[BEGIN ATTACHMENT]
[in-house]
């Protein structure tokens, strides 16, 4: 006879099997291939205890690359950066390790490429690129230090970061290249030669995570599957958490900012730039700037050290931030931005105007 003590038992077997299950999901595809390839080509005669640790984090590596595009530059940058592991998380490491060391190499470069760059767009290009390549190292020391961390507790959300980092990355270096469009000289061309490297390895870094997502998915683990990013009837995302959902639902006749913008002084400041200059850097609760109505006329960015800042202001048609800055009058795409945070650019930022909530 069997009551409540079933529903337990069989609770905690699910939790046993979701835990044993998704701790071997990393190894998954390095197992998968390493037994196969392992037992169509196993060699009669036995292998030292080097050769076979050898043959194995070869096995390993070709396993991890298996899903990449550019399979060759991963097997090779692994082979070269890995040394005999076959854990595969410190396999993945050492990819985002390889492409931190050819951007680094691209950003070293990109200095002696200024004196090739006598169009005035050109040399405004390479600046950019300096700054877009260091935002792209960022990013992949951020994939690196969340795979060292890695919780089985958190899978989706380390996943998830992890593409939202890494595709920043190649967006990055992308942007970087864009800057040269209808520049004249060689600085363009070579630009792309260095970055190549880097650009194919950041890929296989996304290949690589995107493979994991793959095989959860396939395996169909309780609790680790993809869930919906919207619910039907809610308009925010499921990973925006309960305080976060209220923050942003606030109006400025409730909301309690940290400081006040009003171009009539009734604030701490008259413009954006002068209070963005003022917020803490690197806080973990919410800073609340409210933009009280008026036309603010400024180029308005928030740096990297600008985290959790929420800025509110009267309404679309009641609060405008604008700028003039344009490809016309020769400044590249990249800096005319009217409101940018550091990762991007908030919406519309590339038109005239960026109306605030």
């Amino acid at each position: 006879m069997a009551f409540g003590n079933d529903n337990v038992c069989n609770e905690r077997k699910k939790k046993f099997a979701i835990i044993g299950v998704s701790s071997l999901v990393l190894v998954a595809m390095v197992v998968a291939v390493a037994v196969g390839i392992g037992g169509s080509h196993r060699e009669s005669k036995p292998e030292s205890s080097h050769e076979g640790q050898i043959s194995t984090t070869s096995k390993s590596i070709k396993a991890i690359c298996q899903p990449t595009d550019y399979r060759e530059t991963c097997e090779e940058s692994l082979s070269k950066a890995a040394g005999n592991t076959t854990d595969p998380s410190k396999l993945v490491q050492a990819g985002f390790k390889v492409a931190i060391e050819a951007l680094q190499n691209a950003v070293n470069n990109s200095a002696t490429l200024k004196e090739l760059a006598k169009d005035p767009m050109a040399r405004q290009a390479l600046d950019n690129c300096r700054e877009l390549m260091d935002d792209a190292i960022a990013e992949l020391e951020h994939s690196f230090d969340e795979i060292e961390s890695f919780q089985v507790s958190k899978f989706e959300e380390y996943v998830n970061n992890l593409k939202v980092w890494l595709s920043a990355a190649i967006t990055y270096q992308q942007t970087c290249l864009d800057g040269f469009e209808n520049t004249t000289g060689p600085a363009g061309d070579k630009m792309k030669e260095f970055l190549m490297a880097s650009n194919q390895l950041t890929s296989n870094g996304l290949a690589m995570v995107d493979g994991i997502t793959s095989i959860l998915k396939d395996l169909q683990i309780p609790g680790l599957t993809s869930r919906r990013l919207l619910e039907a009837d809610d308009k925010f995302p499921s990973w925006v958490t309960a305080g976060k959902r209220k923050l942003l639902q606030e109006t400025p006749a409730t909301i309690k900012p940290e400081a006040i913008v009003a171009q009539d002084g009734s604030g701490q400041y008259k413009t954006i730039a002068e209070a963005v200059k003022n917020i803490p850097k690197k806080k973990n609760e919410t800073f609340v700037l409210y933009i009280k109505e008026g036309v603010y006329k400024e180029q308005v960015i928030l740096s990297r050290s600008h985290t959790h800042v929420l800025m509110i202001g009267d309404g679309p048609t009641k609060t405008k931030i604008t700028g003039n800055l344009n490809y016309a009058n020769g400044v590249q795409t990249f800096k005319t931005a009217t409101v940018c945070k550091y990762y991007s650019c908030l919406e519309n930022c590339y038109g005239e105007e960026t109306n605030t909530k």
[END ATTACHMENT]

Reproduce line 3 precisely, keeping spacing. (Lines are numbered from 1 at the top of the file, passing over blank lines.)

């Amino acid at each position: 006879m069997a009551f409540g003590n079933d529903n337990v038992c069989n609770e905690r077997k699910k939790k046993f099997a979701i835990i044993g299950v998704s701790s071997l999901v990393l190894v998954a595809m390095v197992v998968a291939v390493a037994v196969g390839i392992g037992g169509s080509h196993r060699e009669s005669k036995p292998e030292s205890s080097h050769e076979g640790q050898i043959s194995t984090t070869s096995k390993s590596i070709k396993a991890i690359c298996q899903p990449t595009d550019y399979r060759e530059t991963c097997e090779e940058s692994l082979s070269k950066a890995a040394g005999n592991t076959t854990d595969p998380s410190k396999l993945v490491q050492a990819g985002f390790k390889v492409a931190i060391e050819a951007l680094q190499n691209a950003v070293n470069n990109s200095a002696t490429l200024k004196e090739l760059a006598k169009d005035p767009m050109a040399r405004q290009a390479l600046d950019n690129c300096r700054e877009l390549m260091d935002d792209a190292i960022a990013e992949l020391e951020h994939s690196f230090d969340e795979i060292e961390s890695f919780q089985v507790s958190k899978f989706e959300e380390y996943v998830n970061n992890l593409k939202v980092w890494l595709s920043a990355a190649i967006t990055y270096q992308q942007t970087c290249l864009d800057g040269f469009e209808n520049t004249t000289g060689p600085a363009g061309d070579k630009m792309k030669e260095f970055l190549m490297a880097s650009n194919q390895l950041t890929s296989n870094g996304l290949a690589m995570v995107d493979g994991i997502t793959s095989i959860l998915k396939d395996l169909q683990i309780p609790g680790l599957t993809s869930r919906r990013l919207l619910e039907a009837d809610d308009k925010f995302p499921s990973w925006v958490t309960a305080g976060k959902r209220k923050l942003l639902q606030e109006t400025p006749a409730t909301i309690k900012p940290e400081a006040i913008v009003a171009q009539d002084g009734s604030g701490q400041y008259k413009t954006i730039a002068e209070a963005v200059k003022n917020i803490p850097k690197k806080k973990n609760e919410t800073f609340v700037l409210y933009i009280k109505e008026g036309v603010y006329k400024e180029q308005v960015i928030l740096s990297r050290s600008h985290t959790h800042v929420l800025m509110i202001g009267d309404g679309p048609t009641k609060t405008k931030i604008t700028g003039n800055l344009n490809y016309a009058n020769g400044v590249q795409t990249f800096k005319t931005a009217t409101v940018c945070k550091y990762y991007s650019c908030l919406e519309n930022c590339y038109g005239e105007e960026t109306n605030t909530k």